A: The Power of Habit: Why We Do What We Do in Business and Life by Charles Duhigg.
I do goal-setting. The first time I read about this was in Napoleon Hill's 'Think and Grow Rich,' I was 16 years old.
As a general rule, most new memoirs are mediocre and most business memoirs are even worse. Shoe Dog by Phil Knight is an exception to that rule in every way and as a result, was one of my favorite books of the year and favorite business books ever. I started reading it while on the runway of a flight and figured I’d read a few pages before opening my laptop and working. Instead, my laptop stayed in my bag during the flight and I read almost the entire book in one extended sitting. Ostensibly the memoir of the founder of Nike, it’s really the story of a lost kid trying to find meaning in his life and it ends with him creating a multi-billion dollar company that changes sports forever. I’m not sure if Knight used a ghostwriter (the acknowledgements are unclear) but his personal touches are all over the book—and the book itself is deeply personal and authentic. The afterward is an incredibly moving reflection of a man looking back on his life. I loved this book. It ends just as Nike is starting to turn into the behemoth it would become, so I hold out hope that there may be more books to follow.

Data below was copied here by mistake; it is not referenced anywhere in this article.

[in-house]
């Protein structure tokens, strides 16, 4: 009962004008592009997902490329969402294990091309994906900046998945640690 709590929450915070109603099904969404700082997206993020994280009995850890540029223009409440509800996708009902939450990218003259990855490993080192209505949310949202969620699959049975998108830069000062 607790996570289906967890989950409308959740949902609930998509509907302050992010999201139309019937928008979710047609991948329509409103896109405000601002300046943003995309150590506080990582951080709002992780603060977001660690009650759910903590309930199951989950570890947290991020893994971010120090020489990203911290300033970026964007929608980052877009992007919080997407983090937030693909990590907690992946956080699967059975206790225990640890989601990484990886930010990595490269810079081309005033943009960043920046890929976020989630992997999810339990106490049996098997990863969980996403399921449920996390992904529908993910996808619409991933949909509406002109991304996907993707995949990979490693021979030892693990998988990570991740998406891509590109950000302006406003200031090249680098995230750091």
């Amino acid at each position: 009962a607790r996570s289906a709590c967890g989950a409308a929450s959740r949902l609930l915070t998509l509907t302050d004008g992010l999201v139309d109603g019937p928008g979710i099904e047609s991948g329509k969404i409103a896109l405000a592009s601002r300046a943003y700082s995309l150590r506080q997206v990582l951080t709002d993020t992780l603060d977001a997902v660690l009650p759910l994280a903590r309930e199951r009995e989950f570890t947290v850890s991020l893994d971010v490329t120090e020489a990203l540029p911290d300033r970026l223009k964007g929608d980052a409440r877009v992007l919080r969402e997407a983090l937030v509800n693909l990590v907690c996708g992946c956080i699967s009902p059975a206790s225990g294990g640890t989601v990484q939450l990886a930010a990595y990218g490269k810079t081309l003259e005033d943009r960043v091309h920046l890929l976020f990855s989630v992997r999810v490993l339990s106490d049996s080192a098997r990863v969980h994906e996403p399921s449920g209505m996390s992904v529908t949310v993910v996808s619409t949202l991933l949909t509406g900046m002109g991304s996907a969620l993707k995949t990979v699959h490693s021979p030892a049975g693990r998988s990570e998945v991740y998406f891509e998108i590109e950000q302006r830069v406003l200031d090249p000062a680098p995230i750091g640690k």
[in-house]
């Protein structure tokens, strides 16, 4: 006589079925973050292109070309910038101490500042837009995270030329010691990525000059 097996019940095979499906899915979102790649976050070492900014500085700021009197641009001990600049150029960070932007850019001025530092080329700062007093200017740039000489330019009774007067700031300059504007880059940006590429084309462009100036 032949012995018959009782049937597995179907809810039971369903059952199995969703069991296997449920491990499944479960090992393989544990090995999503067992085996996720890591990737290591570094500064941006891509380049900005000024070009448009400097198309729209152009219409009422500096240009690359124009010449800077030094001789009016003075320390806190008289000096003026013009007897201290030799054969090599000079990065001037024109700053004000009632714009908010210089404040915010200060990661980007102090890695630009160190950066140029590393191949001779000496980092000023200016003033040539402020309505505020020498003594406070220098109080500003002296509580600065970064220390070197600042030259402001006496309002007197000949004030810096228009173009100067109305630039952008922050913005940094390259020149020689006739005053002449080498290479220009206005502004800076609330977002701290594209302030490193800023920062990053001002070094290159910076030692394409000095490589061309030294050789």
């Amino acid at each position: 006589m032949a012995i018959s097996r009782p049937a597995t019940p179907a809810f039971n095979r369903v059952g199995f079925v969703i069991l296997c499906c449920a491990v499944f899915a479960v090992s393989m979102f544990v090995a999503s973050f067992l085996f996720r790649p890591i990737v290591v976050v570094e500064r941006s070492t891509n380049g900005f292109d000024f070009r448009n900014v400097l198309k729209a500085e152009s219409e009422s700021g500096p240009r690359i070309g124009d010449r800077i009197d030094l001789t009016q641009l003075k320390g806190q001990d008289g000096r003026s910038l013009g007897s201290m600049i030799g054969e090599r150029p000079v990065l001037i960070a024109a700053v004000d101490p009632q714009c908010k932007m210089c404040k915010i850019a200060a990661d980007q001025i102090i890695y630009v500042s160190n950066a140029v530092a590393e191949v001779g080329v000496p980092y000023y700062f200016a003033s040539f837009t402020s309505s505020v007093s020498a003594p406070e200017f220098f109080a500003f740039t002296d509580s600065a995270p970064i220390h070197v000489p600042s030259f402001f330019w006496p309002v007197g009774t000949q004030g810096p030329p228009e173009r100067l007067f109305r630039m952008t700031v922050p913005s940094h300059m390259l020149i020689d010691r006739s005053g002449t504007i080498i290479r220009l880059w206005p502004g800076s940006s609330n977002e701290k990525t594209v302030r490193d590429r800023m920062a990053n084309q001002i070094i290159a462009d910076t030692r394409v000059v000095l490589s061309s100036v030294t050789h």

As a speculator I learned to take the best from books and ideas without arguments (many readers seem to be training to be shallow critics)--good insights are hard to come by. One does not find these in the writings of a journalist. There are some things personal to the author that might be uninteresting to some, but I take the package. The man is one of the greatest traders in history. There are a few jewels in there.
The man did it. I'd rather listen to him than read better written but hollow prose from some journalist-writer.
[From the book The Everything Store: Jeff Bezos and the Age of Amazon]
“The scholar argues that people are wired to see patterns in chaos while remaining blind to unpredictable events, with massive consequences. Experimentation and empiricism trumps the easy and obvious narrative,” Stone writes.